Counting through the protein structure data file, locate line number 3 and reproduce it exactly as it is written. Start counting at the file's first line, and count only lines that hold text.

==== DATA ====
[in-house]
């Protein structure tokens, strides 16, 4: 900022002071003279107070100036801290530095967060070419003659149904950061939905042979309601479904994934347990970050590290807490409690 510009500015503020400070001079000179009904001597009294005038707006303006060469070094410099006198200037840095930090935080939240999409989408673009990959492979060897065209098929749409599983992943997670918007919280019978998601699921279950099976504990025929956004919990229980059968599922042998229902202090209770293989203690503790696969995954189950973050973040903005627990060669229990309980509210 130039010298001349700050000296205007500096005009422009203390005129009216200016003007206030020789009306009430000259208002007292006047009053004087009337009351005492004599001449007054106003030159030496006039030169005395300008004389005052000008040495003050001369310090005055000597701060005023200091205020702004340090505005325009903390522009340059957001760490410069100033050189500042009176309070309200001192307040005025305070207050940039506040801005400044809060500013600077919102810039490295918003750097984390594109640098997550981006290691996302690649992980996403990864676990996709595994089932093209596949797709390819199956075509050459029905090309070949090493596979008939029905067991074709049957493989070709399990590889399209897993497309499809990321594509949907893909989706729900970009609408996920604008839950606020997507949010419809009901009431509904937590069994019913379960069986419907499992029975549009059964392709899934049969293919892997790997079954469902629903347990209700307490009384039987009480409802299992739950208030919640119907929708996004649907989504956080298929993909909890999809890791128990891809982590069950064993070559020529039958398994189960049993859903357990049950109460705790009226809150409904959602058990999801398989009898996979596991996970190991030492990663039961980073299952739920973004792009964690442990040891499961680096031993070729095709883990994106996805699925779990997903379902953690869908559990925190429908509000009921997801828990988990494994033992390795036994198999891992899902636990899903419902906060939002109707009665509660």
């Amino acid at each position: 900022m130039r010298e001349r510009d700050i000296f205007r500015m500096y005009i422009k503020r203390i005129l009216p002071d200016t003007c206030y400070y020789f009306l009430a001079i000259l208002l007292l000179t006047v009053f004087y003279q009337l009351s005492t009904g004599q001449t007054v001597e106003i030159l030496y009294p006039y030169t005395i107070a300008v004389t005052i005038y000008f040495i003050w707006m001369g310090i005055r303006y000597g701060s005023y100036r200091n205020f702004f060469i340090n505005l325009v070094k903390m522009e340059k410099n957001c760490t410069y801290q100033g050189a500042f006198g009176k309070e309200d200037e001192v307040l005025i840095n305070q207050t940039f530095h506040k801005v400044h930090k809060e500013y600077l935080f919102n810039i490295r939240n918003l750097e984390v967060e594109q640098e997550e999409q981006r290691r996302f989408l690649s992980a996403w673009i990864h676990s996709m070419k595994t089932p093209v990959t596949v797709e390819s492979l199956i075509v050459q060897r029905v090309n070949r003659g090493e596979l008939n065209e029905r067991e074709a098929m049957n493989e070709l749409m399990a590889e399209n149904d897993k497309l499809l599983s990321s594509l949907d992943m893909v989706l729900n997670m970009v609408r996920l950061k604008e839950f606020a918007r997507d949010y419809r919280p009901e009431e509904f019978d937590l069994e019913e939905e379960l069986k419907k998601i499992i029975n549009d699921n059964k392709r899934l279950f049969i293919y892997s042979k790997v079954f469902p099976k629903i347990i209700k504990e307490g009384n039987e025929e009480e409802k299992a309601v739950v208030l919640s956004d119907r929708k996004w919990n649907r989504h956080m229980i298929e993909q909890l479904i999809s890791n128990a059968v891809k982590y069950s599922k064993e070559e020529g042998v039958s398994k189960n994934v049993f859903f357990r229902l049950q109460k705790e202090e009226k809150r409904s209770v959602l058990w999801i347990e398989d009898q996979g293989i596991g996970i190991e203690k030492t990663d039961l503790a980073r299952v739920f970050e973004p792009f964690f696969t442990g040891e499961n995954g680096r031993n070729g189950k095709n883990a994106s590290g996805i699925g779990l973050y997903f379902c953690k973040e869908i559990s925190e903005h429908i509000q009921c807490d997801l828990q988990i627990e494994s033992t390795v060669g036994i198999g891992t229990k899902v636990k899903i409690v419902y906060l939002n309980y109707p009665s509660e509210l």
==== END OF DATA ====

């Amino acid at each position: 900022m130039r010298e001349r510009d700050i000296f205007r500015m500096y005009i422009k503020r203390i005129l009216p002071d200016t003007c206030y400070y020789f009306l009430a001079i000259l208002l007292l000179t006047v009053f004087y003279q009337l009351s005492t009904g004599q001449t007054v001597e106003i030159l030496y009294p006039y030169t005395i107070a300008v004389t005052i005038y000008f040495i003050w707006m001369g310090i005055r303006y000597g701060s005023y100036r200091n205020f702004f060469i340090n505005l325009v070094k903390m522009e340059k410099n957001c760490t410069y801290q100033g050189a500042f006198g009176k309070e309200d200037e001192v307040l005025i840095n305070q207050t940039f530095h506040k801005v400044h930090k809060e500013y600077l935080f919102n810039i490295r939240n918003l750097e984390v967060e594109q640098e997550e999409q981006r290691r996302f989408l690649s992980a996403w673009i990864h676990s996709m070419k595994t089932p093209v990959t596949v797709e390819s492979l199956i075509v050459q060897r029905v090309n070949r003659g090493e596979l008939n065209e029905r067991e074709a098929m049957n493989e070709l749409m399990a590889e399209n149904d897993k497309l499809l599983s990321s594509l949907d992943m893909v989706l729900n997670m970009v609408r996920l950061k604008e839950f606020a918007r997507d949010y419809r919280p009901e009431e509904f019978d937590l069994e019913e939905e379960l069986k419907k998601i499992i029975n549009d699921n059964k392709r899934l279950f049969i293919y892997s042979k790997v079954f469902p099976k629903i347990i209700k504990e307490g009384n039987e025929e009480e409802k299992a309601v739950v208030l919640s956004d119907r929708k996004w919990n649907r989504h956080m229980i298929e993909q909890l479904i999809s890791n128990a059968v891809k982590y069950s599922k064993e070559e020529g042998v039958s398994k189960n994934v049993f859903f357990r229902l049950q109460k705790e202090e009226k809150r409904s209770v959602l058990w999801i347990e398989d009898q996979g293989i596991g996970i190991e203690k030492t990663d039961l503790a980073r299952v739920f970050e973004p792009f964690f696969t442990g040891e499961n995954g680096r031993n070729g189950k095709n883990a994106s590290g996805i699925g779990l973050y997903f379902c953690k973040e869908i559990s925190e903005h429908i509000q009921c807490d997801l828990q988990i627990e494994s033992t390795v060669g036994i198999g891992t229990k899902v636990k899903i409690v419902y906060l939002n309980y109707p009665s509660e509210l």